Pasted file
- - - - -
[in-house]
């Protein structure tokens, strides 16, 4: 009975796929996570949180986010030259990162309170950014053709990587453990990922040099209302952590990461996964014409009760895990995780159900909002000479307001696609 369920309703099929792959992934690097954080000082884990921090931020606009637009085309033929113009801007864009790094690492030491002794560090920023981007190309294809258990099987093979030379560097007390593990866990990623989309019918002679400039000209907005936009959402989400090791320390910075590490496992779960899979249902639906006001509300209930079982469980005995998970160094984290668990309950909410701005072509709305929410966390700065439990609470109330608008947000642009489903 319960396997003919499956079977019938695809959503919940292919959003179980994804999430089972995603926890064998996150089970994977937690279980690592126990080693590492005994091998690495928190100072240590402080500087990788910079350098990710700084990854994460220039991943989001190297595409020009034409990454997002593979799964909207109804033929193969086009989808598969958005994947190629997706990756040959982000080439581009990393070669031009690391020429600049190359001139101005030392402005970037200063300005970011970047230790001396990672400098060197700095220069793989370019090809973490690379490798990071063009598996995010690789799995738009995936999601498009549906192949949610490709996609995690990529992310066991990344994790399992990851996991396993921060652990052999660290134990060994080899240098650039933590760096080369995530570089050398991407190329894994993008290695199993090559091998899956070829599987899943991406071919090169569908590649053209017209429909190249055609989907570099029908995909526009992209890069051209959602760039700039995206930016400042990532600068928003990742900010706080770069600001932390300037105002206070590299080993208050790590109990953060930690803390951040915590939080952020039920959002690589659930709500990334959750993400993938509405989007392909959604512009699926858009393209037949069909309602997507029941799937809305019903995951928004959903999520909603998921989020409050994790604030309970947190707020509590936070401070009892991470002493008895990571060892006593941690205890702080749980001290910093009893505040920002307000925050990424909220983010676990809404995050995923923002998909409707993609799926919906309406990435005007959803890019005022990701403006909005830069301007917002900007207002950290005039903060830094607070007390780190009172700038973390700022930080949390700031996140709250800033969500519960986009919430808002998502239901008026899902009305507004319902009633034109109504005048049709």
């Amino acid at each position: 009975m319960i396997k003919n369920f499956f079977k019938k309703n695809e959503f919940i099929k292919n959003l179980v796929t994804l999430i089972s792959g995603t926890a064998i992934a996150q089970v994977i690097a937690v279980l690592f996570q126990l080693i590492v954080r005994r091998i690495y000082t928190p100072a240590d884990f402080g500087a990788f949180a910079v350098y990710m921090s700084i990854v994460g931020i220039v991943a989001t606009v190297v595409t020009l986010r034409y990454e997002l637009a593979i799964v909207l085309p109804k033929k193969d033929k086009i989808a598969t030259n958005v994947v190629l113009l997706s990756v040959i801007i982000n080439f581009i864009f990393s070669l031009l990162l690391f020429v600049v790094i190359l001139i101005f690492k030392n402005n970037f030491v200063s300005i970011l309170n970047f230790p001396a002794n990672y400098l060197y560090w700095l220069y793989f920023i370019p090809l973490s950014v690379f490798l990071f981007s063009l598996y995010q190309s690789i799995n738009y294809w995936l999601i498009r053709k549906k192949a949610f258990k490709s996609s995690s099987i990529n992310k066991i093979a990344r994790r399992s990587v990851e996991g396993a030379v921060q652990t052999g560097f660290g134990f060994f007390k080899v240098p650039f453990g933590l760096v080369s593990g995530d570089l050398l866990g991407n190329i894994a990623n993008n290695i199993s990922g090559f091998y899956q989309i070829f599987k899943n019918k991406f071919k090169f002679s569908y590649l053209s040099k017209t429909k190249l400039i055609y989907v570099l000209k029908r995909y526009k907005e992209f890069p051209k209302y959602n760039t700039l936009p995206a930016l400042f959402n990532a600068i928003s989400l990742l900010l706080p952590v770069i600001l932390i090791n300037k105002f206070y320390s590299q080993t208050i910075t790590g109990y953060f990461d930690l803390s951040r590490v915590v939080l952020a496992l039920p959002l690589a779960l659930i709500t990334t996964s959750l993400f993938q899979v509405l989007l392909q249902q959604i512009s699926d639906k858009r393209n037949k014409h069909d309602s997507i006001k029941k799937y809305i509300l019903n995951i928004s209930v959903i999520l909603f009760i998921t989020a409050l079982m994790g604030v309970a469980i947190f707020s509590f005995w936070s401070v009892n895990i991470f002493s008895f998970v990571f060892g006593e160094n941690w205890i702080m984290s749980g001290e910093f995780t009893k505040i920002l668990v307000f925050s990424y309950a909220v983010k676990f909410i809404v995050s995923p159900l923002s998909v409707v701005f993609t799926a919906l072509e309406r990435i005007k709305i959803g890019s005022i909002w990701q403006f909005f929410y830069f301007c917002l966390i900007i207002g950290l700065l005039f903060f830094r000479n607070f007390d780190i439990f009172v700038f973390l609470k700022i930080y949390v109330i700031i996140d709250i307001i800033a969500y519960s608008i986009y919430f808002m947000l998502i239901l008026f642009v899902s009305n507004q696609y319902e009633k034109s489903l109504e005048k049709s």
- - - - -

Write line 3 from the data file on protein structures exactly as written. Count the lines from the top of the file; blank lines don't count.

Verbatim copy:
């Amino acid at each position: 009975m319960i396997k003919n369920f499956f079977k019938k309703n695809e959503f919940i099929k292919n959003l179980v796929t994804l999430i089972s792959g995603t926890a064998i992934a996150q089970v994977i690097a937690v279980l690592f996570q126990l080693i590492v954080r005994r091998i690495y000082t928190p100072a240590d884990f402080g500087a990788f949180a910079v350098y990710m921090s700084i990854v994460g931020i220039v991943a989001t606009v190297v595409t020009l986010r034409y990454e997002l637009a593979i799964v909207l085309p109804k033929k193969d033929k086009i989808a598969t030259n958005v994947v190629l113009l997706s990756v040959i801007i982000n080439f581009i864009f990393s070669l031009l990162l690391f020429v600049v790094i190359l001139i101005f690492k030392n402005n970037f030491v200063s300005i970011l309170n970047f230790p001396a002794n990672y400098l060197y560090w700095l220069y793989f920023i370019p090809l973490s950014v690379f490798l990071f981007s063009l598996y995010q190309s690789i799995n738009y294809w995936l999601i498009r053709k549906k192949a949610f258990k490709s996609s995690s099987i990529n992310k066991i093979a990344r994790r399992s990587v990851e996991g396993a030379v921060q652990t052999g560097f660290g134990f060994f007390k080899v240098p650039f453990g933590l760096v080369s593990g995530d570089l050398l866990g991407n190329i894994a990623n993008n290695i199993s990922g090559f091998y899956q989309i070829f599987k899943n019918k991406f071919k090169f002679s569908y590649l053209s040099k017209t429909k190249l400039i055609y989907v570099l000209k029908r995909y526009k907005e992209f890069p051209k209302y959602n760039t700039l936009p995206a930016l400042f959402n990532a600068i928003s989400l990742l900010l706080p952590v770069i600001l932390i090791n300037k105002f206070y320390s590299q080993t208050i910075t790590g109990y953060f990461d930690l803390s951040r590490v915590v939080l952020a496992l039920p959002l690589a779960l659930i709500t990334t996964s959750l993400f993938q899979v509405l989007l392909q249902q959604i512009s699926d639906k858009r393209n037949k014409h069909d309602s997507i006001k029941k799937y809305i509300l019903n995951i928004s209930v959903i999520l909603f009760i998921t989020a409050l079982m994790g604030v309970a469980i947190f707020s509590f005995w936070s401070v009892n895990i991470f002493s008895f998970v990571f060892g006593e160094n941690w205890i702080m984290s749980g001290e910093f995780t009893k505040i920002l668990v307000f925050s990424y309950a909220v983010k676990f909410i809404v995050s995923p159900l923002s998909v409707v701005f993609t799926a919906l072509e309406r990435i005007k709305i959803g890019s005022i909002w990701q403006f909005f929410y830069f301007c917002l966390i900007i207002g950290l700065l005039f903060f830094r000479n607070f007390d780190i439990f009172v700038f973390l609470k700022i930080y949390v109330i700031i996140d709250i307001i800033a969500y519960s608008i986009y919430f808002m947000l998502i239901l008026f642009v899902s009305n507004q696609y319902e009633k034109s489903l109504e005048k049709s």